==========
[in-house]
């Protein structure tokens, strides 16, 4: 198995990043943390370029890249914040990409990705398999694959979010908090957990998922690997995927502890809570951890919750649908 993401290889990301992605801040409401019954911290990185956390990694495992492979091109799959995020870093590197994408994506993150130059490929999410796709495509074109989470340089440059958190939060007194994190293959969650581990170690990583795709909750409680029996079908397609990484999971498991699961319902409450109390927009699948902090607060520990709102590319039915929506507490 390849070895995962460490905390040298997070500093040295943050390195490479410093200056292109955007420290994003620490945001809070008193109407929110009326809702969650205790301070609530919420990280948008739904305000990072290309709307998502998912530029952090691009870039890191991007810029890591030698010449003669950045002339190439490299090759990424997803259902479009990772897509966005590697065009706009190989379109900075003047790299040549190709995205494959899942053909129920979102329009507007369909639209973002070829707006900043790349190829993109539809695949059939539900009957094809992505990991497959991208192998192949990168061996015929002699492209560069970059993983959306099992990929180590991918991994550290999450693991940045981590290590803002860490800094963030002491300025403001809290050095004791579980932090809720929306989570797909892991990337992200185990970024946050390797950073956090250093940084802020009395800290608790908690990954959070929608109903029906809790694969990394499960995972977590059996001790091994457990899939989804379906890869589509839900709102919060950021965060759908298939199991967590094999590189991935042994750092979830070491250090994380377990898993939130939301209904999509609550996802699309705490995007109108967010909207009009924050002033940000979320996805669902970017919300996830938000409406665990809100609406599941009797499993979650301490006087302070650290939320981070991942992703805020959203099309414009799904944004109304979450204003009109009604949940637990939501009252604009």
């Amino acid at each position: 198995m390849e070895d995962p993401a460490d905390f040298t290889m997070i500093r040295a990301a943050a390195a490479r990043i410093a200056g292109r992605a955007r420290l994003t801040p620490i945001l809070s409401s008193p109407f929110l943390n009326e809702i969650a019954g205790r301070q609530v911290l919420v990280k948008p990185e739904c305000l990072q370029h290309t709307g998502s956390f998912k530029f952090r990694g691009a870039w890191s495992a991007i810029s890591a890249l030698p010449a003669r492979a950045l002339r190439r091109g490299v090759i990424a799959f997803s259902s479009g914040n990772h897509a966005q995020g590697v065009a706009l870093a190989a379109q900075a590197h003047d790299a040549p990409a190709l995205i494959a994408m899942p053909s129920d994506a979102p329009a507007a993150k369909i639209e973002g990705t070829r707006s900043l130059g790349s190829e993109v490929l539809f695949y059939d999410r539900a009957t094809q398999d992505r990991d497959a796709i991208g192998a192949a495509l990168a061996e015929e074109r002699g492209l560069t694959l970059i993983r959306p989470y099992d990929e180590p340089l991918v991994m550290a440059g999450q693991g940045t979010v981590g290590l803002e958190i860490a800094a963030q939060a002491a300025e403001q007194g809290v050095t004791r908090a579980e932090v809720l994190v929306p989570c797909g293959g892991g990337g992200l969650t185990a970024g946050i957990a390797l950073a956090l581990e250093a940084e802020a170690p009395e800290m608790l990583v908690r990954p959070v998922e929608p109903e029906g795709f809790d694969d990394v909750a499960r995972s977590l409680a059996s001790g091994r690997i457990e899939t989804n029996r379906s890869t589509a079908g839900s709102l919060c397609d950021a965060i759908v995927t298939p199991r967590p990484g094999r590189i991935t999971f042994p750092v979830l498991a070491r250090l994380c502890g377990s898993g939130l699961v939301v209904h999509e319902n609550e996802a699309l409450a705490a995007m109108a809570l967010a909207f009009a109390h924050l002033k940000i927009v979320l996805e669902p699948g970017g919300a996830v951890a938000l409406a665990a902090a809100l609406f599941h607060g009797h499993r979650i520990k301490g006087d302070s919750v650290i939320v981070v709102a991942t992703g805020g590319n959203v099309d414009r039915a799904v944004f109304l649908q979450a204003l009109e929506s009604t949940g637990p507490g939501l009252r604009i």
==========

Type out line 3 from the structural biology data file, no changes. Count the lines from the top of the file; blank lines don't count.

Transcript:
């Amino acid at each position: 198995m390849e070895d995962p993401a460490d905390f040298t290889m997070i500093r040295a990301a943050a390195a490479r990043i410093a200056g292109r992605a955007r420290l994003t801040p620490i945001l809070s409401s008193p109407f929110l943390n009326e809702i969650a019954g205790r301070q609530v911290l919420v990280k948008p990185e739904c305000l990072q370029h290309t709307g998502s956390f998912k530029f952090r990694g691009a870039w890191s495992a991007i810029s890591a890249l030698p010449a003669r492979a950045l002339r190439r091109g490299v090759i990424a799959f997803s259902s479009g914040n990772h897509a966005q995020g590697v065009a706009l870093a190989a379109q900075a590197h003047d790299a040549p990409a190709l995205i494959a994408m899942p053909s129920d994506a979102p329009a507007a993150k369909i639209e973002g990705t070829r707006s900043l130059g790349s190829e993109v490929l539809f695949y059939d999410r539900a009957t094809q398999d992505r990991d497959a796709i991208g192998a192949a495509l990168a061996e015929e074109r002699g492209l560069t694959l970059i993983r959306p989470y099992d990929e180590p340089l991918v991994m550290a440059g999450q693991g940045t979010v981590g290590l803002e958190i860490a800094a963030q939060a002491a300025e403001q007194g809290v050095t004791r908090a579980e932090v809720l994190v929306p989570c797909g293959g892991g990337g992200l969650t185990a970024g946050i957990a390797l950073a956090l581990e250093a940084e802020a170690p009395e800290m608790l990583v908690r990954p959070v998922e929608p109903e029906g795709f809790d694969d990394v909750a499960r995972s977590l409680a059996s001790g091994r690997i457990e899939t989804n029996r379906s890869t589509a079908g839900s709102l919060c397609d950021a965060i759908v995927t298939p199991r967590p990484g094999r590189i991935t999971f042994p750092v979830l498991a070491r250090l994380c502890g377990s898993g939130l699961v939301v209904h999509e319902n609550e996802a699309l409450a705490a995007m109108a809570l967010a909207f009009a109390h924050l002033k940000i927009v979320l996805e669902p699948g970017g919300a996830v951890a938000l409406a665990a902090a809100l609406f599941h607060g009797h499993r979650i520990k301490g006087d302070s919750v650290i939320v981070v709102a991942t992703g805020g590319n959203v099309d414009r039915a799904v944004f109304l649908q979450a204003l009109e929506s009604t949940g637990p507490g939501l009252r604009i």